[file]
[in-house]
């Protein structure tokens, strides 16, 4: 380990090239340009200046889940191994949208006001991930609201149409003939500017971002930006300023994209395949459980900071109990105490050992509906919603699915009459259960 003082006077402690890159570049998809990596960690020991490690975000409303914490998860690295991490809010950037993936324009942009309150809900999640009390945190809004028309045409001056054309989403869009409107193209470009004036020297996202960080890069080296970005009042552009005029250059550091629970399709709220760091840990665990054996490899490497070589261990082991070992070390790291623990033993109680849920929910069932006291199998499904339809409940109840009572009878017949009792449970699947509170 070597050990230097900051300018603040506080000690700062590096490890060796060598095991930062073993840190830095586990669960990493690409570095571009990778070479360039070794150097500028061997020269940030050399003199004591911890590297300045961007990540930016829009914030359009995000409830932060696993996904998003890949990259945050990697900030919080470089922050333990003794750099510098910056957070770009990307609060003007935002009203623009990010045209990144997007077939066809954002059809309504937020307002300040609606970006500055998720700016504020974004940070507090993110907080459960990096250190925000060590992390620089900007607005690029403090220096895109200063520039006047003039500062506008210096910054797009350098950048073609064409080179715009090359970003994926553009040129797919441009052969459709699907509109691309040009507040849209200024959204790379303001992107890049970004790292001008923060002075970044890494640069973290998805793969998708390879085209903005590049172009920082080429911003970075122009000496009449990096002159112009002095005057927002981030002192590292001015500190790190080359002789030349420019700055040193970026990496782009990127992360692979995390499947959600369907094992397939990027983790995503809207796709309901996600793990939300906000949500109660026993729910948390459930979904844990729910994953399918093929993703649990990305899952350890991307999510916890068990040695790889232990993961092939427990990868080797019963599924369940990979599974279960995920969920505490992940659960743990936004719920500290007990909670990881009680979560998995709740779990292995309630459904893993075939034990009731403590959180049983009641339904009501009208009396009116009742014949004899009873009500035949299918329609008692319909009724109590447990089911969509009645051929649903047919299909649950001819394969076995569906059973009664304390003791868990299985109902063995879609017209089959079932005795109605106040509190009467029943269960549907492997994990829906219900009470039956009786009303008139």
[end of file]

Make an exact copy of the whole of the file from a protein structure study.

[in-house]
């Protein structure tokens, strides 16, 4: 380990090239340009200046889940191994949208006001991930609201149409003939500017971002930006300023994209395949459980900071109990105490050992509906919603699915009459259960 003082006077402690890159570049998809990596960690020991490690975000409303914490998860690295991490809010950037993936324009942009309150809900999640009390945190809004028309045409001056054309989403869009409107193209470009004036020297996202960080890069080296970005009042552009005029250059550091629970399709709220760091840990665990054996490899490497070589261990082991070992070390790291623990033993109680849920929910069932006291199998499904339809409940109840009572009878017949009792449970699947509170 070597050990230097900051300018603040506080000690700062590096490890060796060598095991930062073993840190830095586990669960990493690409570095571009990778070479360039070794150097500028061997020269940030050399003199004591911890590297300045961007990540930016829009914030359009995000409830932060696993996904998003890949990259945050990697900030919080470089922050333990003794750099510098910056957070770009990307609060003007935002009203623009990010045209990144997007077939066809954002059809309504937020307002300040609606970006500055998720700016504020974004940070507090993110907080459960990096250190925000060590992390620089900007607005690029403090220096895109200063520039006047003039500062506008210096910054797009350098950048073609064409080179715009090359970003994926553009040129797919441009052969459709699907509109691309040009507040849209200024959204790379303001992107890049970004790292001008923060002075970044890494640069973290998805793969998708390879085209903005590049172009920082080429911003970075122009000496009449990096002159112009002095005057927002981030002192590292001015500190790190080359002789030349420019700055040193970026990496782009990127992360692979995390499947959600369907094992397939990027983790995503809207796709309901996600793990939300906000949500109660026993729910948390459930979904844990729910994953399918093929993703649990990305899952350890991307999510916890068990040695790889232990993961092939427990990868080797019963599924369940990979599974279960995920969920505490992940659960743990936004719920500290007990909670990881009680979560998995709740779990292995309630459904893993075939034990009731403590959180049983009641339904009501009208009396009116009742014949004899009873009500035949299918329609008692319909009724109590447990089911969509009645051929649903047919299909649950001819394969076995569906059973009664304390003791868990299985109902063995879609017209089959079932005795109605106040509190009467029943269960549907492997994990829906219900009470039956009786009303008139």